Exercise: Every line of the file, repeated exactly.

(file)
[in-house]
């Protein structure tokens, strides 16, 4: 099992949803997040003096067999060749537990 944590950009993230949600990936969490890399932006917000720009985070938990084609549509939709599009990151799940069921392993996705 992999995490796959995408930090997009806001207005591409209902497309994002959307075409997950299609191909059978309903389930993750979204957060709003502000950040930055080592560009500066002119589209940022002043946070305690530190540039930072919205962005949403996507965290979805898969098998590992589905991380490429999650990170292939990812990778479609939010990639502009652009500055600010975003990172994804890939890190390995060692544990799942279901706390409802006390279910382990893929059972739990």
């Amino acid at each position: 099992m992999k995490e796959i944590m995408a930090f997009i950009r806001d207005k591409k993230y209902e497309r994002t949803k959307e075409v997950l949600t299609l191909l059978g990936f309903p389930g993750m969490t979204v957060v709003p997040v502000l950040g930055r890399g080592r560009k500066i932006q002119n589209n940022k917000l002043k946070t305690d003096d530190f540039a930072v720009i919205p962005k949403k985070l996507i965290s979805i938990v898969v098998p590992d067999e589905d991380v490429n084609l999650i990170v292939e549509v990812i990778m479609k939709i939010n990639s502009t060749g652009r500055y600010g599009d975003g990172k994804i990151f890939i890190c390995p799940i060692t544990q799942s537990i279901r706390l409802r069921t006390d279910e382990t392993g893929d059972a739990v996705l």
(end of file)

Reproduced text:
[in-house]
């Protein structure tokens, strides 16, 4: 099992949803997040003096067999060749537990 944590950009993230949600990936969490890399932006917000720009985070938990084609549509939709599009990151799940069921392993996705 992999995490796959995408930090997009806001207005591409209902497309994002959307075409997950299609191909059978309903389930993750979204957060709003502000950040930055080592560009500066002119589209940022002043946070305690530190540039930072919205962005949403996507965290979805898969098998590992589905991380490429999650990170292939990812990778479609939010990639502009652009500055600010975003990172994804890939890190390995060692544990799942279901706390409802006390279910382990893929059972739990």
């Amino acid at each position: 099992m992999k995490e796959i944590m995408a930090f997009i950009r806001d207005k591409k993230y209902e497309r994002t949803k959307e075409v997950l949600t299609l191909l059978g990936f309903p389930g993750m969490t979204v957060v709003p997040v502000l950040g930055r890399g080592r560009k500066i932006q002119n589209n940022k917000l002043k946070t305690d003096d530190f540039a930072v720009i919205p962005k949403k985070l996507i965290s979805i938990v898969v098998p590992d067999e589905d991380v490429n084609l999650i990170v292939e549509v990812i990778m479609k939709i939010n990639s502009t060749g652009r500055y600010g599009d975003g990172k994804i990151f890939i890190c390995p799940i060692t544990q799942s537990i279901r706390l409802r069921t006390d279910e382990t392993g893929d059972a739990v996705l």